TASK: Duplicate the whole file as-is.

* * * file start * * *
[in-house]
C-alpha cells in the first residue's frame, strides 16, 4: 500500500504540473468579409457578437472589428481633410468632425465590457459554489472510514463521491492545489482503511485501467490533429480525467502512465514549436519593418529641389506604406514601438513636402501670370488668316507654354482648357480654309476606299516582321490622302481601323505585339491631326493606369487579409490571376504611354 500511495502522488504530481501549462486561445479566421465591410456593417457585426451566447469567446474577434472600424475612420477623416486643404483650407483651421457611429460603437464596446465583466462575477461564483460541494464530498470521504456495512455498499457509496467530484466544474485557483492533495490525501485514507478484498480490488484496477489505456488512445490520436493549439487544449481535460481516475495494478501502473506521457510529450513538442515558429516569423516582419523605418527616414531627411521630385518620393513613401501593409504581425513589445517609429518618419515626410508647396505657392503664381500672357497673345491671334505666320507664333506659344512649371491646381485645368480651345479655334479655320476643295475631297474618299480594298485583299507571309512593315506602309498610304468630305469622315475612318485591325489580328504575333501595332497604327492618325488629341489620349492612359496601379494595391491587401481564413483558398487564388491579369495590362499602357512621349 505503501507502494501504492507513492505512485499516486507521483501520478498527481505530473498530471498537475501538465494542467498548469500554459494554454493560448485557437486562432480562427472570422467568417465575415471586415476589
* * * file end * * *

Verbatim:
[in-house]
C-alpha cells in the first residue's frame, strides 16, 4: 500500500504540473468579409457578437472589428481633410468632425465590457459554489472510514463521491492545489482503511485501467490533429480525467502512465514549436519593418529641389506604406514601438513636402501670370488668316507654354482648357480654309476606299516582321490622302481601323505585339491631326493606369487579409490571376504611354 500511495502522488504530481501549462486561445479566421465591410456593417457585426451566447469567446474577434472600424475612420477623416486643404483650407483651421457611429460603437464596446465583466462575477461564483460541494464530498470521504456495512455498499457509496467530484466544474485557483492533495490525501485514507478484498480490488484496477489505456488512445490520436493549439487544449481535460481516475495494478501502473506521457510529450513538442515558429516569423516582419523605418527616414531627411521630385518620393513613401501593409504581425513589445517609429518618419515626410508647396505657392503664381500672357497673345491671334505666320507664333506659344512649371491646381485645368480651345479655334479655320476643295475631297474618299480594298485583299507571309512593315506602309498610304468630305469622315475612318485591325489580328504575333501595332497604327492618325488629341489620349492612359496601379494595391491587401481564413483558398487564388491579369495590362499602357512621349 505503501507502494501504492507513492505512485499516486507521483501520478498527481505530473498530471498537475501538465494542467498548469500554459494554454493560448485557437486562432480562427472570422467568417465575415471586415476589